Facebook keeps catching MeUndies.com with its pants down when it comes to ad policies on the social network. But the underwear e-tailer is having too much fun and experiencing too much success to stop.
A group of Facebook parents are seeking to overturn a recent class action settlement because it allows the social network to use teens' images in ads without parental consent. Margaret Becker of Brooklyn, N.Y., decided to appeal the settlement after she saw her daughter being used in an ad promoting a band.
Facebook is in the privacy crosshairs again, this time over proposed changes to its data-use policy. Charging that the changes violate Facebook's 2011 consent decree with the Federal Trade Commission, a group of privacy and consumer organizations are calling on the agency to take action.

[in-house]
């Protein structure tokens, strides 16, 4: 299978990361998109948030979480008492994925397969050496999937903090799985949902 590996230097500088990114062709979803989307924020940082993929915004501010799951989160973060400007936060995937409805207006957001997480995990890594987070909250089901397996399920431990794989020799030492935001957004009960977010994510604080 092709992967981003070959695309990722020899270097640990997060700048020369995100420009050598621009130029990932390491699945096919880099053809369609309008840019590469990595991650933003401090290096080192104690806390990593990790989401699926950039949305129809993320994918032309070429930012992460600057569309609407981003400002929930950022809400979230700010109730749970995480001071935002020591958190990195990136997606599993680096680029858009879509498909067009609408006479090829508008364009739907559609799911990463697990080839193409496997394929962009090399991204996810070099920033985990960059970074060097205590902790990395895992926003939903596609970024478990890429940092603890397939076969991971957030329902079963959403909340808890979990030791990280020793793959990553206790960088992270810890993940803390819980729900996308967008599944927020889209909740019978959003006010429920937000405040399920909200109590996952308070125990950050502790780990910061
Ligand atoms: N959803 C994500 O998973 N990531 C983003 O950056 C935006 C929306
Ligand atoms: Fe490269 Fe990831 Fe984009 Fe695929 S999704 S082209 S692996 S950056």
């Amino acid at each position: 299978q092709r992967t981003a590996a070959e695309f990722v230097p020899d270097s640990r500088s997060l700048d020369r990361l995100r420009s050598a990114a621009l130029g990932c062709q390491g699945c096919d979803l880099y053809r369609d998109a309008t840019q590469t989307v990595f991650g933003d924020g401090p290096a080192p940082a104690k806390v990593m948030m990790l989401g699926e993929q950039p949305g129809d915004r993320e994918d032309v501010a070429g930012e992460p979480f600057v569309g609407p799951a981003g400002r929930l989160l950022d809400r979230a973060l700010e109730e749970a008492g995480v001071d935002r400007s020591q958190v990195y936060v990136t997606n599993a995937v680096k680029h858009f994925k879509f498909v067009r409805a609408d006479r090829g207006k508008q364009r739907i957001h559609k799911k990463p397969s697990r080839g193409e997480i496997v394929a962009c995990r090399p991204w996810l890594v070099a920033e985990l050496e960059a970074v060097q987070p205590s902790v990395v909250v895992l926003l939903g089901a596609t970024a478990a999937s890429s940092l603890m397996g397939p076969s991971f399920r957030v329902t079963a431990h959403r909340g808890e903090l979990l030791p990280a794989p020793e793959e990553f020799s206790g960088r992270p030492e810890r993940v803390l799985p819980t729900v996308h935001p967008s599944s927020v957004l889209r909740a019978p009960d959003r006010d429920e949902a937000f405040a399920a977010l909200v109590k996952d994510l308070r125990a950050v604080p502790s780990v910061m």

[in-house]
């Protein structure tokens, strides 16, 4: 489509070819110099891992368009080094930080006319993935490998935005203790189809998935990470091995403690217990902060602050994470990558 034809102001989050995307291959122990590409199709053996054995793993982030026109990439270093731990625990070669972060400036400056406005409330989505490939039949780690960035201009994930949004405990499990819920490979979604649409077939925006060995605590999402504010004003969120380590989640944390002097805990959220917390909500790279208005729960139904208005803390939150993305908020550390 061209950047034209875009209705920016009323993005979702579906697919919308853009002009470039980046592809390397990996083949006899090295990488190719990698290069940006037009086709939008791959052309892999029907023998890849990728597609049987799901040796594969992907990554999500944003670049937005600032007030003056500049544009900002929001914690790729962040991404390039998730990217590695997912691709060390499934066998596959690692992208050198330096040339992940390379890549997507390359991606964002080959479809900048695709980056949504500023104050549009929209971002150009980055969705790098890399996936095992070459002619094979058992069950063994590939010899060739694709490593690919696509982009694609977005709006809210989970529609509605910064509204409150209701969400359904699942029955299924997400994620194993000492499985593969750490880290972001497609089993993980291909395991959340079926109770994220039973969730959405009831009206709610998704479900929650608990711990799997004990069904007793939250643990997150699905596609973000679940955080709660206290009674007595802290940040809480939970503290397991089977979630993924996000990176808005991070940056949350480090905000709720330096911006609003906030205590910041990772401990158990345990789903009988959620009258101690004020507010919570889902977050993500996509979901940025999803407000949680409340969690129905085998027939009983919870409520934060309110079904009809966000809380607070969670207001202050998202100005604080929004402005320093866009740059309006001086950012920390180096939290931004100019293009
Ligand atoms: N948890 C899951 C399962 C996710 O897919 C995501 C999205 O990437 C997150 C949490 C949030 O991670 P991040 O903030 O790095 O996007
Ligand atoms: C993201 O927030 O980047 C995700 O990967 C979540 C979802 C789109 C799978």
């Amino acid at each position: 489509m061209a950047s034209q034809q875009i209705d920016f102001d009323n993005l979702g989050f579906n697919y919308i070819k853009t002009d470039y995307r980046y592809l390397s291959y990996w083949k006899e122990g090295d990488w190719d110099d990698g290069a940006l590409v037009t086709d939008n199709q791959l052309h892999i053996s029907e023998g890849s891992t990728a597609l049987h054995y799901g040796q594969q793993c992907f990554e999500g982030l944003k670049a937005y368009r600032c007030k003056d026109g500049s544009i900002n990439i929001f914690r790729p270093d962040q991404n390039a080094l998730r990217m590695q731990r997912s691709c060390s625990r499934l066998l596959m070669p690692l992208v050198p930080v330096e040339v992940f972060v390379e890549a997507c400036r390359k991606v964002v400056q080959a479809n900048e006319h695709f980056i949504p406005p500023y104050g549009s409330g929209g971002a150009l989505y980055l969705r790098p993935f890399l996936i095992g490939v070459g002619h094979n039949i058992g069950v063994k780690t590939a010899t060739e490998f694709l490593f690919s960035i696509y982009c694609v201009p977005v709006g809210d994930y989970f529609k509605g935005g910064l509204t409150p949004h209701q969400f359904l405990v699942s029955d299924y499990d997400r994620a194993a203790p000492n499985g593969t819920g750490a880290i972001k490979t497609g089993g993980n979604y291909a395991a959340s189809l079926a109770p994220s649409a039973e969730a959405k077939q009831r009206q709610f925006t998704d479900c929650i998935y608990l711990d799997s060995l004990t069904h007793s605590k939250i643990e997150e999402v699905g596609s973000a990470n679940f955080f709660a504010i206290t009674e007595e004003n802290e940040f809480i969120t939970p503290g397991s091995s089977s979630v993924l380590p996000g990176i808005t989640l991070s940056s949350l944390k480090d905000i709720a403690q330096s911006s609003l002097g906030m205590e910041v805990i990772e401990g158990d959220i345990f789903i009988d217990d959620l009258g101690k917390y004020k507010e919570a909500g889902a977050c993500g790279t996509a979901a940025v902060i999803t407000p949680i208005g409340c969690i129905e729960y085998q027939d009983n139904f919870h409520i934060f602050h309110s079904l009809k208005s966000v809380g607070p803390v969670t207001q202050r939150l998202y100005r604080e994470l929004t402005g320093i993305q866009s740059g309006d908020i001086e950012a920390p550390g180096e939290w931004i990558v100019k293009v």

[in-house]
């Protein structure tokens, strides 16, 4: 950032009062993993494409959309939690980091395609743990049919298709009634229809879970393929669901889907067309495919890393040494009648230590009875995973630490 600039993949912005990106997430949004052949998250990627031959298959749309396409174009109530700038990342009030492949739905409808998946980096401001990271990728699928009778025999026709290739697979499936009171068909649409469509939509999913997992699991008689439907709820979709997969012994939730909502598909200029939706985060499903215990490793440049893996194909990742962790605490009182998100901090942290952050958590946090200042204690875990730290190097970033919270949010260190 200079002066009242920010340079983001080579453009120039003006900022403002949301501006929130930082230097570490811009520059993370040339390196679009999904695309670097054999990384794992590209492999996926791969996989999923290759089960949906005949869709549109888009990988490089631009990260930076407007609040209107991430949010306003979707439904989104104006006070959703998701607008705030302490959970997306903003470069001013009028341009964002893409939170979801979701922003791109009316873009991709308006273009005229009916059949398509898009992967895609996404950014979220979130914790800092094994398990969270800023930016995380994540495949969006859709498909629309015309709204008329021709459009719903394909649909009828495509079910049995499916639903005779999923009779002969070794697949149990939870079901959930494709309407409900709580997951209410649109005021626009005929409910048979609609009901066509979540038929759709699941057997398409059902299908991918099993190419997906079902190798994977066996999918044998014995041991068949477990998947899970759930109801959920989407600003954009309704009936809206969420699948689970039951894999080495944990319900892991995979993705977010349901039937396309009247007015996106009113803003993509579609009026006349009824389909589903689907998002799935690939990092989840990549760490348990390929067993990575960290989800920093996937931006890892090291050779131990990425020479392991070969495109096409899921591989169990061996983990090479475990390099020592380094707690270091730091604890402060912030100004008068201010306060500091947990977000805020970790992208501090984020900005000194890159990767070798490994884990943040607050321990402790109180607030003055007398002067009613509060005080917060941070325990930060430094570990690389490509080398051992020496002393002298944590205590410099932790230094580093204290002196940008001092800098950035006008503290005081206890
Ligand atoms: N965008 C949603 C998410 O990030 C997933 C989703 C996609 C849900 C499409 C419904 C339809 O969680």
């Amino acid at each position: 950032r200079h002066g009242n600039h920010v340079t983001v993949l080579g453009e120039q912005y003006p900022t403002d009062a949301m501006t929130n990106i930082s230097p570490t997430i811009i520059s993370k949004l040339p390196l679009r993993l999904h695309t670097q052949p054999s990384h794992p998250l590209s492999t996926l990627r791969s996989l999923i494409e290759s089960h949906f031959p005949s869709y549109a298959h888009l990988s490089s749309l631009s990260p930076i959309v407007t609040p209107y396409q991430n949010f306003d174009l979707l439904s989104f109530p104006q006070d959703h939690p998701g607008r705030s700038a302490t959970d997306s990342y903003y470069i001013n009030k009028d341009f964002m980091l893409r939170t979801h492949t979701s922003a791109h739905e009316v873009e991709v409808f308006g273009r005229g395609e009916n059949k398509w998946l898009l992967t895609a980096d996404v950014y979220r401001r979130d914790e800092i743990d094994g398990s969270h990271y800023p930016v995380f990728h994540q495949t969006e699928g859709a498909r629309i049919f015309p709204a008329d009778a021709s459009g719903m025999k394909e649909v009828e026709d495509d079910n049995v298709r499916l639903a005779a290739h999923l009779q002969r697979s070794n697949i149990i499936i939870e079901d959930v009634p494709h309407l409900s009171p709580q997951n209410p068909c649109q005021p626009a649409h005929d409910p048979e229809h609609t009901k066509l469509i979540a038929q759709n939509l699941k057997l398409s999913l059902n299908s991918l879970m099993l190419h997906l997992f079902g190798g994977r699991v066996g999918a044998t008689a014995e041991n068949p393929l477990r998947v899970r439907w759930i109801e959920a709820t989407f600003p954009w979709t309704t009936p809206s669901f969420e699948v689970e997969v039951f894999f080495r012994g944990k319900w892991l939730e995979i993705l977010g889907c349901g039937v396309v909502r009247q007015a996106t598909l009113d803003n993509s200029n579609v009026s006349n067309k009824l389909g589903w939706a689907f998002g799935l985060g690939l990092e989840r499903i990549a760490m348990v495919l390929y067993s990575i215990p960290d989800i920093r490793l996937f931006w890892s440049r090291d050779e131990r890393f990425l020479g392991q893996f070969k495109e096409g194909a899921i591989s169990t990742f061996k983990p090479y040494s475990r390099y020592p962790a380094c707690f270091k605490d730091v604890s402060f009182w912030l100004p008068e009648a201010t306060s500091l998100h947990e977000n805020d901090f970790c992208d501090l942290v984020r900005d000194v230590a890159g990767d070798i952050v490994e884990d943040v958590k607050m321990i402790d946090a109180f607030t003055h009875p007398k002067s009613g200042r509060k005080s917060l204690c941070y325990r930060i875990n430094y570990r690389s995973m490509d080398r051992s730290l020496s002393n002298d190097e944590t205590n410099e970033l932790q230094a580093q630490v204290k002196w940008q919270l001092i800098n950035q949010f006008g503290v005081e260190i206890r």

Facebook has finally settled a class action lawsuit over the way it shared "likes" of advertisers in sponsored stories without getting users' permission. In an order filed yesterday in San Francisco's U.S. District Court for the northern district of California, Facebook will shell out $20 million to compensate members of the class action suit.
Facebook's mobile ads accounted for 41 percent of its $1.62 billion in ad sales during the second quarter, during which the company reported $1.81 billion in total revenue, beating Wall Street expectations
Digitas, in its NewFront presentation on Thursday, said it will bring real-time native advertising to The Huffington Post.
A lot of investor money has flowed to mobile ad startups, but much has been siphoned toward companies working on how to better target mobile ads or build ties between mobile and desktop users. Instead of focusing on how ads get distributed and to whom, Namo Media (short for “native mobile”) aims to fix where they get distributed and what they look like.
Companies like InPowered and Disqus have rolled out ad platforms for brands to promote articles and other more media-ish content with paid placements on publish